Local cosmetic production there went from 8.5 billion dollars worth of goods in 2014 and grew to more than 13 billion in 2017.
I think the impact of K-beauty goes far beyond just brands that are now introduced into this global marketplace.
It's actually allowing Korean manufacturing companies to grow rapidly as well.
For example, a lot of European brands and U.S.-based brands are formulating their products with Korean R&D chemists and manufacturing plants.
So, a lot of your favorite brands that are not based in Korea, they are sourcing their innovations from Korea as well.
Now, when there's an innovative product coming out of Europe, you have to check the back of the product and see if it's actually made in Korea.
So while South Korea is continuing to grow as this hub of beauty innovation and creation, consumers are taking more time to educate themselves about the ingredients in the products they are purchasing.
The same way you might check ingredients on food packaging.
I think it was very important for American consumers to be educated about skin care.
It brought empowerment to the consumers and they now know how to take care of their skin.
The skin care boom owes a lot to social media.
Think of all the selfies people take.
People want to look good in their photos, wherever and whenever they take them.
What's more is skin care gurus and makeup artists have become huge stars on platforms like YouTube and Instagram.
Influencers and social media were key for Korean beauty to take off and for skin care to become at the forefront of beauty.
It really took influencers explaining to their followers and their community why certain products were incorporated into their routine and what impact it had on their skin.
They loved showing what their skin care routines looked like on social.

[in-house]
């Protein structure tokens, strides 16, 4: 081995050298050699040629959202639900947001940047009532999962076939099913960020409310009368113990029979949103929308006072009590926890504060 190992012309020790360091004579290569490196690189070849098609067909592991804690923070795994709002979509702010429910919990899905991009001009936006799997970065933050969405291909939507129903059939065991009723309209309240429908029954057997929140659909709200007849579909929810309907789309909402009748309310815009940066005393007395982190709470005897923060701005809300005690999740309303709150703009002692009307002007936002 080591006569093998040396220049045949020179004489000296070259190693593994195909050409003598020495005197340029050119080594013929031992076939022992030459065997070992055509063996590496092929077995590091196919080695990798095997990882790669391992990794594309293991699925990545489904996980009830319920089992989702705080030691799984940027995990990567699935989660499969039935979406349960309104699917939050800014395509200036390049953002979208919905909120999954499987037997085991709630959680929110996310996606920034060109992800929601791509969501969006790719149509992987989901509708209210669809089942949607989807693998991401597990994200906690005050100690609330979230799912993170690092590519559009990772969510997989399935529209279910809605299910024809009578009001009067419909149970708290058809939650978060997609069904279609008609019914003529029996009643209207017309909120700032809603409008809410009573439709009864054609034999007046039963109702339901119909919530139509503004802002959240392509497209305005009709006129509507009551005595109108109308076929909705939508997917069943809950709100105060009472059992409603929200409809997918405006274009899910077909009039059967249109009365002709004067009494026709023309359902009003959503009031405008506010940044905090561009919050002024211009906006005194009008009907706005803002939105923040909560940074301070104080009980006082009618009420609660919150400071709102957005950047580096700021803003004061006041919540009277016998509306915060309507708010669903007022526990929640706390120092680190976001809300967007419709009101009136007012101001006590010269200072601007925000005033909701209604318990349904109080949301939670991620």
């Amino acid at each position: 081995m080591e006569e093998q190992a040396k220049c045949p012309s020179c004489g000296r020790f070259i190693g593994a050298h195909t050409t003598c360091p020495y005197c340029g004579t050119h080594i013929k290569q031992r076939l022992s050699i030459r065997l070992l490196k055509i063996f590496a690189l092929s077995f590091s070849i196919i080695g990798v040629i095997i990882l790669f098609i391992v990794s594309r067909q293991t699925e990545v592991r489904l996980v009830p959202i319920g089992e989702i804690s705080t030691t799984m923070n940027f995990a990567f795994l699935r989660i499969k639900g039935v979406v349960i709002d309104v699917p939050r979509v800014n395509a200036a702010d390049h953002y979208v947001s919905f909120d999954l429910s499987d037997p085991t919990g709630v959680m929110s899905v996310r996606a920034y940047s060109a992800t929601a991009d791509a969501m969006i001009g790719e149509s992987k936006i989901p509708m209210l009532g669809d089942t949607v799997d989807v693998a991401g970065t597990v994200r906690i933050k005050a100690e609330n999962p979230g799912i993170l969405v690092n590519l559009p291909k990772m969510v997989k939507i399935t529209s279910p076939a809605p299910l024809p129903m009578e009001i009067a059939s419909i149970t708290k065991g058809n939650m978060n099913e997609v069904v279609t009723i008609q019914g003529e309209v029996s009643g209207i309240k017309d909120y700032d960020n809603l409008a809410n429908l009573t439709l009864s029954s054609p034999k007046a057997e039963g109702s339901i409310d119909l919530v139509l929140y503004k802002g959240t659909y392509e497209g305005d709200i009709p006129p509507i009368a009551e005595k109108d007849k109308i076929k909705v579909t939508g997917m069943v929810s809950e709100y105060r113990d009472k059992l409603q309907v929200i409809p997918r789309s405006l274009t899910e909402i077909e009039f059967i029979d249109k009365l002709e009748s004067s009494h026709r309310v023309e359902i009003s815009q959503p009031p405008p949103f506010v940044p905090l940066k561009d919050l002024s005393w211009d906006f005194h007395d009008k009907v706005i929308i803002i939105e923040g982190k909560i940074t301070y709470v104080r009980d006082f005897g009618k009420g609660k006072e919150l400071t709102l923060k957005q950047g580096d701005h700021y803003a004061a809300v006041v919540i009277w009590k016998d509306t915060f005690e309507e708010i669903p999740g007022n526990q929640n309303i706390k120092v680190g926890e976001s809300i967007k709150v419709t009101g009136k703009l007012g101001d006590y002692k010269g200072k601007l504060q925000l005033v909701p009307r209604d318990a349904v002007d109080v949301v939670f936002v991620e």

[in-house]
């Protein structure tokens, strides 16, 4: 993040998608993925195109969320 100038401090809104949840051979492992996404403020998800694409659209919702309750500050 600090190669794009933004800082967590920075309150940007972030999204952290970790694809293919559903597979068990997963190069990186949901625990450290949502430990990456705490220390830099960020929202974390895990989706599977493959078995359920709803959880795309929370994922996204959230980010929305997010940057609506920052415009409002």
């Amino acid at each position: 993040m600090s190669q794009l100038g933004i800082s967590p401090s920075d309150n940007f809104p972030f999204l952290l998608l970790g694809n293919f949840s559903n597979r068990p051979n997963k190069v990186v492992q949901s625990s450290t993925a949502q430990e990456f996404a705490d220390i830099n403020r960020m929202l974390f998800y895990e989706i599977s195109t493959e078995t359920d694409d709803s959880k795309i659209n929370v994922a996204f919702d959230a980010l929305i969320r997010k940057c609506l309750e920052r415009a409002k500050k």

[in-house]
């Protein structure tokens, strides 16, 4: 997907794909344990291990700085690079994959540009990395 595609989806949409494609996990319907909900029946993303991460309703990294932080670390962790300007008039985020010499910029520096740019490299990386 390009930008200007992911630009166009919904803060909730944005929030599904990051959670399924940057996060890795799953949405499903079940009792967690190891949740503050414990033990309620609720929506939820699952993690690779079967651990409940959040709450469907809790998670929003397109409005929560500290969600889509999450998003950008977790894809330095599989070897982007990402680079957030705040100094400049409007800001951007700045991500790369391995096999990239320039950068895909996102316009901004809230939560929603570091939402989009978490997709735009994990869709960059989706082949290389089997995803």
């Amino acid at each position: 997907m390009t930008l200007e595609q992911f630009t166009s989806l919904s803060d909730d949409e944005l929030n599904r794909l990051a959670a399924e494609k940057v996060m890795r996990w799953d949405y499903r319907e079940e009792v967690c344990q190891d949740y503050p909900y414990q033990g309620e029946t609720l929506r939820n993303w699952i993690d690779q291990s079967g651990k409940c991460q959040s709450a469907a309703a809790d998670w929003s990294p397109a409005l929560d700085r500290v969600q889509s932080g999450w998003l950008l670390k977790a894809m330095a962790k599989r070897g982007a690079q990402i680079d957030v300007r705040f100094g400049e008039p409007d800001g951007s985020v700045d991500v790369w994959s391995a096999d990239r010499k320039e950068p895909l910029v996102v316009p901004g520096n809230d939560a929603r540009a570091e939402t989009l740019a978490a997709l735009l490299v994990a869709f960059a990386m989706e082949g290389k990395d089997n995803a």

They loved sharing their selfies, so they had rows and rows of their products displayed.
At the same time that consumers are discovering more about different ingredients and learning about how to take care of their skin, more and more products are flooding the market.
Companies are strategically acquiring brands to stay on top of beauty market trends, like Unilever's purchase of Japanese skincare brand Tatcha for a possible $500 million.
And, some companies are even spinning off their existing cosmetic lines to include skin care.
Sephora has started their own skin care line.
Kylie Jenner launched Kylie Skin, and even Amazon is offering its own line.
Part of the reason?
Skin care is a higher margin business than cosmetics.
That means companies keep more of the profits when selling skin care products than makeup.
For a very long time, makeup, traditional makeup brands were purely focused on color, but now they see that American consumers are far more educated about skin care, and so they're here to capitalize on that market.
Do I foresee that the category is going to go into decline anytime soon?
I don't believe so.
It's doing really, really well and it's continuing to be the strongest performing category in 2019 year-to-date.
We believe there is going to continue to be a lot of excitement around the skin care category at least for the next two years.
Though the shift to this skin-first, makeup-second philosophy is still expected to grow skin care industry revenue for the next few years.
The question remains — how does skin care continue to evolve in this market?
I think there's a lot of noise in the space right now because there's so many people rushing to market with their brands and their products.
So, it really takes a lot of education, continuous education about how they formulated the product, why it's a trusted formula, what it's going to do for their skin.
At the end of the day, people want to see results.